—The last step in the history of the development of the jury. is the limitation of its functions to rendering a decision solely upon the evidence submitted to it by the witnesses, and in eliminating the traces of the original functions of the jurors as recognitors and mere witnesses. The principles which necessitated such a change it has been said are obvious: the discovery of the truth was made more difficult, rather than more certain, by the fact of the residence of the jurors in the neighborhood of the disputed fact, and the rules as to venue grew after a while so complicated and troublesome that it became desirable to get rid of them. The number of hundredors on the inquest was altered from time to time, and finally the laws requiring jurors to be summoned from the hundred or vicinage were abolished in all civil actions by 4 and 5 Anne, c. 16, and 24 Geo. II., c. 18, and the jurors were thereafter drawn from the whole county. These statutes, says Mr. Starkie, are indirect authorities for the position that jurors should not still render verdicts on their knowledge of the facts. The granting by the courts of new trials, on the ground that the verdict was against evidence, is a direct authority to the same effect. In the first year of Anne's reign this transition may be said to have been completed and clearly defined by a decision found in 1 Salk., 405, to the effect that if a jury give a verdict of their own knowledge they should so inform the court that they may be sworn as witnesses, and that they ought fairly to tell the court that they had evidence to give as witnesses, before they were sworn as jurors—We have thus arrived at the existing form of the jury. Resting upon the earliest legal institutions of the Teutonic races, it was at first a body chosen for its special knowledge of the facts in dispute, the members of which decided those facts upon their personal knowledge of them. Next, witnesses were added. and the jurors decided upon the evidence given by them as well as upon their own personal knowledge. Finally, the witnesses were separated from the jury, and the jurors became thereby the judges of the evidence of witnesses, and found their verdict solely from such evidence.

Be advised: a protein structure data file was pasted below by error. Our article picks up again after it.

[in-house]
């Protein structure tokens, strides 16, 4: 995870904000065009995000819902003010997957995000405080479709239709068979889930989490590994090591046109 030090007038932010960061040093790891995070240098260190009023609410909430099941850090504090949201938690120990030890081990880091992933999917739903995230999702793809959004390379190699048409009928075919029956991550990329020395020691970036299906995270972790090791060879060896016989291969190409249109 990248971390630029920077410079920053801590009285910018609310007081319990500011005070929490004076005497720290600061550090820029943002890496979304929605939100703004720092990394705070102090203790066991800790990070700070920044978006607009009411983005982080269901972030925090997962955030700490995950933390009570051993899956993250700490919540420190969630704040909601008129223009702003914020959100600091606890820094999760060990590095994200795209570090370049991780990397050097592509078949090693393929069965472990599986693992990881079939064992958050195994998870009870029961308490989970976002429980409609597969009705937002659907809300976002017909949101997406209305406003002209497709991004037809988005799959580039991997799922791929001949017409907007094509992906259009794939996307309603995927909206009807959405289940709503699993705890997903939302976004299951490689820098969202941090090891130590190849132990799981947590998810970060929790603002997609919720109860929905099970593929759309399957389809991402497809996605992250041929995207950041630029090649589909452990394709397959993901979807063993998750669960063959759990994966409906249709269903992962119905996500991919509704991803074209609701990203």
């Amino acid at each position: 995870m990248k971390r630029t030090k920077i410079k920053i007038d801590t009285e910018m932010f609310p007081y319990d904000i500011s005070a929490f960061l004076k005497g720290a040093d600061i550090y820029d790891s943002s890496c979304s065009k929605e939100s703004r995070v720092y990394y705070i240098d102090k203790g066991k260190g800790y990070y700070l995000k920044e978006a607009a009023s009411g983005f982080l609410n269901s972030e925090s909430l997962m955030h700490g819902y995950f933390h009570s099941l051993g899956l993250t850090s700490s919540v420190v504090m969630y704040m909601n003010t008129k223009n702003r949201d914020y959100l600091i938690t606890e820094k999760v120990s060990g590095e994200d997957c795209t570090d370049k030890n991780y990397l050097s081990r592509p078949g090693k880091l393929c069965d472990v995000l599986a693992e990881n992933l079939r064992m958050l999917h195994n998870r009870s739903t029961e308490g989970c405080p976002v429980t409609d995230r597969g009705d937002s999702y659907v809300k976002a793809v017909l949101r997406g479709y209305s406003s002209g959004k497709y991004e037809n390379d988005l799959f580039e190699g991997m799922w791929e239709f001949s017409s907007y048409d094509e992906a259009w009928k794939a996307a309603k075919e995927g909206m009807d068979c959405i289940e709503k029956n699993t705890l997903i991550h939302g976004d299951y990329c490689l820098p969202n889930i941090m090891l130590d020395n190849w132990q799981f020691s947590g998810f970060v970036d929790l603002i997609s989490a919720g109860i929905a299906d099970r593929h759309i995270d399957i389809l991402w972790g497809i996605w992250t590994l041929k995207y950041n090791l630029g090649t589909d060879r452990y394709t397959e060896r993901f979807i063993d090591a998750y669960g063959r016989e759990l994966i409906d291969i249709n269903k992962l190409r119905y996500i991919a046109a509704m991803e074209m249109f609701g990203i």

—The origin of the rule that the verdict of the jury, both in civil and criminal cases, should be unanimous, lies in the fact that the jurors were at first only witnesses. The opinion of twelve was fixed as the least amount of evidence which would be accepted as final, and the jury was afforced until at least twelve agreed. In what manner twelve came to be selected as the requisite number, admits perhaps of no more scientific explanation than that offered in the "Guide to English Juries, by a Person of Quality," published in 1682, and ascribed to Lord Somers. The author says: "In analogy, of late the jury is reduced to the number of twelve; like as the prophets were twelve to foretell the truth; the apostles twelve, to preach the truth; the discoverers twelve, sent into Canaan to seek and report the truth; and the stones twelve, that the Hierusalem is built on; and as the judges were anciently twelve to try and determine matters of law; and always when there is any waging law, there must be twelve to swear in it."